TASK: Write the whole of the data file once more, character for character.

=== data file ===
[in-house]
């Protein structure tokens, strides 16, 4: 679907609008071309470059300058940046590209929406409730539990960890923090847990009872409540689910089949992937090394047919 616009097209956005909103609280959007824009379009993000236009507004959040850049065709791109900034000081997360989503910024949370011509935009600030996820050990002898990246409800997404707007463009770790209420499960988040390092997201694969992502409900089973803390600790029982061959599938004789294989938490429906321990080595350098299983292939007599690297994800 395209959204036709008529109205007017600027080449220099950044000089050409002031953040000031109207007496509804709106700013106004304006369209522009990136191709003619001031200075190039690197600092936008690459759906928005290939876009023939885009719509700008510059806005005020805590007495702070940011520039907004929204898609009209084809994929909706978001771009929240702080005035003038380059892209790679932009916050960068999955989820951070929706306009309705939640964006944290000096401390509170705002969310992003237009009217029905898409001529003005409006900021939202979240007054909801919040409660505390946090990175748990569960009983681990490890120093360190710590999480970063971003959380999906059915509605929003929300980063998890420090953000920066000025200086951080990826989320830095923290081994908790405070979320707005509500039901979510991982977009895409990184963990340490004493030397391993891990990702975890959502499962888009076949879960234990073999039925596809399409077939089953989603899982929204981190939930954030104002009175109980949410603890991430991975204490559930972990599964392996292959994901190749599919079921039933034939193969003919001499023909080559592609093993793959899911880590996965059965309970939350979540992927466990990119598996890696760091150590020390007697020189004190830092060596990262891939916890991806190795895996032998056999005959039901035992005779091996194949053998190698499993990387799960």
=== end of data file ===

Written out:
[in-house]
């Protein structure tokens, strides 16, 4: 679907609008071309470059300058940046590209929406409730539990960890923090847990009872409540689910089949992937090394047919 616009097209956005909103609280959007824009379009993000236009507004959040850049065709791109900034000081997360989503910024949370011509935009600030996820050990002898990246409800997404707007463009770790209420499960988040390092997201694969992502409900089973803390600790029982061959599938004789294989938490429906321990080595350098299983292939007599690297994800 395209959204036709008529109205007017600027080449220099950044000089050409002031953040000031109207007496509804709106700013106004304006369209522009990136191709003619001031200075190039690197600092936008690459759906928005290939876009023939885009719509700008510059806005005020805590007495702070940011520039907004929204898609009209084809994929909706978001771009929240702080005035003038380059892209790679932009916050960068999955989820951070929706306009309705939640964006944290000096401390509170705002969310992003237009009217029905898409001529003005409006900021939202979240007054909801919040409660505390946090990175748990569960009983681990490890120093360190710590999480970063971003959380999906059915509605929003929300980063998890420090953000920066000025200086951080990826989320830095923290081994908790405070979320707005509500039901979510991982977009895409990184963990340490004493030397391993891990990702975890959502499962888009076949879960234990073999039925596809399409077939089953989603899982929204981190939930954030104002009175109980949410603890991430991975204490559930972990599964392996292959994901190749599919079921039933034939193969003919001499023909080559592609093993793959899911880590996965059965309970939350979540992927466990990119598996890696760091150590020390007697020189004190830092060596990262891939916890991806190795895996032998056999005959039901035992005779091996194949053998190698499993990387799960």